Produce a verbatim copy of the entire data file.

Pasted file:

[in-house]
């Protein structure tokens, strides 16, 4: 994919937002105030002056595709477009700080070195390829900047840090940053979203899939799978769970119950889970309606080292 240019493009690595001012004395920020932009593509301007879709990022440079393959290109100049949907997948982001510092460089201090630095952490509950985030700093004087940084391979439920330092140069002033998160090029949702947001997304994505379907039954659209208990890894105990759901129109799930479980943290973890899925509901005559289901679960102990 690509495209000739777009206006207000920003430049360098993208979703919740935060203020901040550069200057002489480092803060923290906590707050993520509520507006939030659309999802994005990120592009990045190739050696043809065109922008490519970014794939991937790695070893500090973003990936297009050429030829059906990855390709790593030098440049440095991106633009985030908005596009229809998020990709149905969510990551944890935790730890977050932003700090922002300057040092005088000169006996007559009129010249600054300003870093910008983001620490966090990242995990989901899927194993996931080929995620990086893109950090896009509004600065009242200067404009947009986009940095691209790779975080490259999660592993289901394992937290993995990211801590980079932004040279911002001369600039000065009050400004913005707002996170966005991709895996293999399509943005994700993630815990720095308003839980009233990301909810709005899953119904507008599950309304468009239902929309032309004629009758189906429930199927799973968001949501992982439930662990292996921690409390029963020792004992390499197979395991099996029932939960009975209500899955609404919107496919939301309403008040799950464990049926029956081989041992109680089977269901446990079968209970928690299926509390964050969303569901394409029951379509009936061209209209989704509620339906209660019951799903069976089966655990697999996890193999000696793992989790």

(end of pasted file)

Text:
[in-house]
């Protein structure tokens, strides 16, 4: 994919937002105030002056595709477009700080070195390829900047840090940053979203899939799978769970119950889970309606080292 240019493009690595001012004395920020932009593509301007879709990022440079393959290109100049949907997948982001510092460089201090630095952490509950985030700093004087940084391979439920330092140069002033998160090029949702947001997304994505379907039954659209208990890894105990759901129109799930479980943290973890899925509901005559289901679960102990 690509495209000739777009206006207000920003430049360098993208979703919740935060203020901040550069200057002489480092803060923290906590707050993520509520507006939030659309999802994005990120592009990045190739050696043809065109922008490519970014794939991937790695070893500090973003990936297009050429030829059906990855390709790593030098440049440095991106633009985030908005596009229809998020990709149905969510990551944890935790730890977050932003700090922002300057040092005088000169006996007559009129010249600054300003870093910008983001620490966090990242995990989901899927194993996931080929995620990086893109950090896009509004600065009242200067404009947009986009940095691209790779975080490259999660592993289901394992937290993995990211801590980079932004040279911002001369600039000065009050400004913005707002996170966005991709895996293999399509943005994700993630815990720095308003839980009233990301909810709005899953119904507008599950309304468009239902929309032309004629009758189906429930199927799973968001949501992982439930662990292996921690409390029963020792004992390499197979395991099996029932939960009975209500899955609404919107496919939301309403008040799950464990049926029956081989041992109680089977269901446990079968209970928690299926509390964050969303569901394409029951379509009936061209209209989704509620339906209660019951799903069976089966655990697999996890193999000696793992989790």